Later this month, I will begin teaching ENG106 - Basic Writing - for Brigham Young University-Idaho, and I couldn't be more excited! I think it will help me develop stronger teaching muscles with experience from a new class and teaching for a new college. Plus, Brigham Young University - Idaho is where I went to school for my undergrad, so I love that it has come full circle.
So, if you're looking for another online writing class to take, I'd love to have you in one of my classes!
This week, I took the time to participate in a free webinar all about starting and growing a successful blog. I saw an ad for it on Facebook, and I thought, Why not? It's free!
Let's just say I was not disappointed. It's actually a fantastic resource for anyone who wants to/is currently writing a blog. No matter what your blog topic, this free webinar gives you actionable items to grow your reach meaningfully.
Out of respect for Jeff Goins' business, I won't go into details about everything I learned, but I will give you a bit of a vague synopsis. Goins goes through three major steps to creating a successful blog. He also talks about the 5 blogging personalities, and it was interesting to try to figure out where I fit in.
What I liked most about this webinar is Goins' honesty. He doesn't try to hide that he will pitch his full class. He's upfront about it, and I appreciate that. After the hour-and-a-half webinar, I feel better equipped to start growing my blog and reaching the right audience.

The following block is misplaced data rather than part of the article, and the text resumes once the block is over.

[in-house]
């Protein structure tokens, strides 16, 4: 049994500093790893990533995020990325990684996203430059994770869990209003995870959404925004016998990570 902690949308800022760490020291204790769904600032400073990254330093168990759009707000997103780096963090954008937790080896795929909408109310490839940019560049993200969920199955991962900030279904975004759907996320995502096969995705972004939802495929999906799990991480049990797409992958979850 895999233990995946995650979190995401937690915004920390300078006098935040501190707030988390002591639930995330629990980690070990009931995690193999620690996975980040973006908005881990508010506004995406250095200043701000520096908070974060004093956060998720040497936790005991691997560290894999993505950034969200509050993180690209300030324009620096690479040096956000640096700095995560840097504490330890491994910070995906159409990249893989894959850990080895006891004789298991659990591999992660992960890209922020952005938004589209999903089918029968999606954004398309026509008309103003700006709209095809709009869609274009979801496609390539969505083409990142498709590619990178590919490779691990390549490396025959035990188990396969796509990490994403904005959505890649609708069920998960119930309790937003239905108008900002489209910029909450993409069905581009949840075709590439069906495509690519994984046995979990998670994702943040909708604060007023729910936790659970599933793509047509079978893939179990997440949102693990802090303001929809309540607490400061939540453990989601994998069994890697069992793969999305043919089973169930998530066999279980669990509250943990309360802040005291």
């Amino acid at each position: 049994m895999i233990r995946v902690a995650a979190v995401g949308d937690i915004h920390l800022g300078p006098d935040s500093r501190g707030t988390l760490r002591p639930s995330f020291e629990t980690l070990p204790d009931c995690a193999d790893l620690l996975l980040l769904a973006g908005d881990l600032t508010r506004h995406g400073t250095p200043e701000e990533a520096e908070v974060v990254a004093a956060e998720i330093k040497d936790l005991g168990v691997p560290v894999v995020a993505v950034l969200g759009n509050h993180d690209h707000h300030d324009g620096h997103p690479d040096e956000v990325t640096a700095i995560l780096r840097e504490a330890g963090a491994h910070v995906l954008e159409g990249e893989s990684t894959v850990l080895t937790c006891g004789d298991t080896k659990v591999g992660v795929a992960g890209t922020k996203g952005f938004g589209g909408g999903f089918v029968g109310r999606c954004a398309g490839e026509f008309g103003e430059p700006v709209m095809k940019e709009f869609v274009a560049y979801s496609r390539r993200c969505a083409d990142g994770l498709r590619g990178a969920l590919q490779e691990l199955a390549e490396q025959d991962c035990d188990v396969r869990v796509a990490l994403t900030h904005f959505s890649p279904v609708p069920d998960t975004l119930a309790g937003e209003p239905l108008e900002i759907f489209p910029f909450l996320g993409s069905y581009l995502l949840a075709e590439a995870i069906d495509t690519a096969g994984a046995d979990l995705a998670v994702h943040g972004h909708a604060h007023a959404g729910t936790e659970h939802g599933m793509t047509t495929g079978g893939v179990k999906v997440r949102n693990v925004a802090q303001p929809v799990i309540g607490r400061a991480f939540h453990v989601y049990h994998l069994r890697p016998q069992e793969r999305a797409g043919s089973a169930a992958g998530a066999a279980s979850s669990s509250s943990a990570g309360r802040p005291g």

Here's one of my favorite quotes he shared. After all, everyone has something valuable to share.
"What's obvious to you is amazing to others."
If you have some time to spare or you can free up some time, this is a webinar worth watching and participating in. You'll walk away with a little bit of hope and the motivation to start working hard to achieve your goals.
If you've done this webinar, let me know what you thought! I'd love to compare notes (and, yes, I took 2 1/2 pages of notes).
You can sign up here: https://goinswriter.clickfunnels.com/webinar-registration
Perfecting your book pitch can be hard. In fact, I know I have a lot to learn myself. If my current book pitch didn't need to be improved, I'd have more agents asking to read my full manuscript. And that simply hasn't been the case.
Today I stumbled upon this free webinar all about perfecting your book pitch. And the best part? it's free.
I signed up, and I can't wait until April 7th. Will you join, too? If it helps us do a better job pitching our books, isn't it worth it?
You can sign up here: http://www.spreecast.com/events/the-art-of-the-book-pitch
I'm an adjunct creative writing professor and freelance writer, but I dream of being a published novelist. This is my journey.